On 25 Apr 1984, Var announced Stephen King’s hometown, Bangor, ME, would host the world premiere on 9 May 1984. The event would mark the first of its kind for the town, and would benefit a local advocacy group called Northeast Combat.
       The Jul 1984 Box review noted that film had a surprisingly “weak” first weekend, bringing in $4.7 million on 1,356 screens. The picture eventually earned $17 million at the box-office, according to a 14 Dec 2010 DV article.
       A sequel, Firestarter: Rekindled, a four-hour television miniseries, aired on the Sci-Fi cable channel in 2002. A reboot of the original feature film was announced in the 14 Dec 2010 DV article. Universal Pictures and the De Laurentiis Corporation planned to collaborate on the project, from a script by Mark L. Smith “loosely based” on the book, and create a franchise from the material. Dino De Laurentiis was involved in the development before his death on 10 Nov 2010. His wife, and chairman of his company, Martha De Laurentiis, and president of production, Lorenzo De Maio, would oversee the reboot. As of Jun 2016, the status of the project could not be confirmed. On 14 May 2014, Entertainment Weekly announced that the cable channel, Turner Network Television (TNT), was developing a series called The Shop, which would be a sequel to Stephen King’s original novel and set twenty years later.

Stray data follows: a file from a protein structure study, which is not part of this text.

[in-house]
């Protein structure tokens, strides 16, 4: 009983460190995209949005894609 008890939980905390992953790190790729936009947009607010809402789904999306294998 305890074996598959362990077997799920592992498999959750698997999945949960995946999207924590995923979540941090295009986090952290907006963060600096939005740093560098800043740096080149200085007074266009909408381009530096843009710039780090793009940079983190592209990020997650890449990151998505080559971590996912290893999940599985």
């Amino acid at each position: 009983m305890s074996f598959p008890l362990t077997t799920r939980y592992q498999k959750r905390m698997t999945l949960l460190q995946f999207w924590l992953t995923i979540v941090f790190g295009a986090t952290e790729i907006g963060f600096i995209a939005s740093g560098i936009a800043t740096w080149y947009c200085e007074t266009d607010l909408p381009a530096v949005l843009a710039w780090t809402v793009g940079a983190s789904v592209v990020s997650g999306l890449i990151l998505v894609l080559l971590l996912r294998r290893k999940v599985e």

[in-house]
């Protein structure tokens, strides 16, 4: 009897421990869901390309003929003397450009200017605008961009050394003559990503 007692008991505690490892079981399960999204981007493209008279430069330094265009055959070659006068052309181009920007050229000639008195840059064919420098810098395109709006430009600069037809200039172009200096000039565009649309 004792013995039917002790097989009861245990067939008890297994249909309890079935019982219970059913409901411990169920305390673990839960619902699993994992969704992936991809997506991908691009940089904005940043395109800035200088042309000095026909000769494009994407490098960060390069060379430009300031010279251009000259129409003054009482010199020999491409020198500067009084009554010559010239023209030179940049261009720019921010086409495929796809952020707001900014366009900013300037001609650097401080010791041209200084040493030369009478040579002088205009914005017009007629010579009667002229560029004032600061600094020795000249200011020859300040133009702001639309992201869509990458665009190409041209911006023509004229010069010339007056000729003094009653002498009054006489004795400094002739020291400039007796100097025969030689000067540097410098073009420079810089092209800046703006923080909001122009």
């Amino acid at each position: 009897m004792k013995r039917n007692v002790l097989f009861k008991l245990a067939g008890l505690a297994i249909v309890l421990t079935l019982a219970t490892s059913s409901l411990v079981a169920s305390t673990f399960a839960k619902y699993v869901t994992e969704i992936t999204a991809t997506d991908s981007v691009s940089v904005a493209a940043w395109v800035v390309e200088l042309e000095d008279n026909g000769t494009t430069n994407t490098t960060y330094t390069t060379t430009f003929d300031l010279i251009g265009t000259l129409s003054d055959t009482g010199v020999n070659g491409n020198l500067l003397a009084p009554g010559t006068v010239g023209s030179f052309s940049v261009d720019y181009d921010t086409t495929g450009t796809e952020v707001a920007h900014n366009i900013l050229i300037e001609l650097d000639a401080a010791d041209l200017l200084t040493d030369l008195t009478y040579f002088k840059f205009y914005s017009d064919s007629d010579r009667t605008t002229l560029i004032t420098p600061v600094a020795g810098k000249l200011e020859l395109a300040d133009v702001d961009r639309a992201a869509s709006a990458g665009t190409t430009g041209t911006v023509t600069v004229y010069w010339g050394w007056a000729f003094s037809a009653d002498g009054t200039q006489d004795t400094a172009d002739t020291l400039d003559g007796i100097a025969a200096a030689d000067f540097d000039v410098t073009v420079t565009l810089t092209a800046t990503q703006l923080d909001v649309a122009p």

The following acknowledgments appear in end credits: “The producers wish to express their sincere thanks to: The North Carolina State Film Commission; Laura Ashley; The Walter Kidde Co.; Dorothy's Ruffled Originals; RCA; The Dixie Furniture Company; Digital Equipment Corporation; Impact Effects; the residents of the city of Wilmington, North Carolina; The Orton Plantation and The Kenneth Sprunt family.” More Less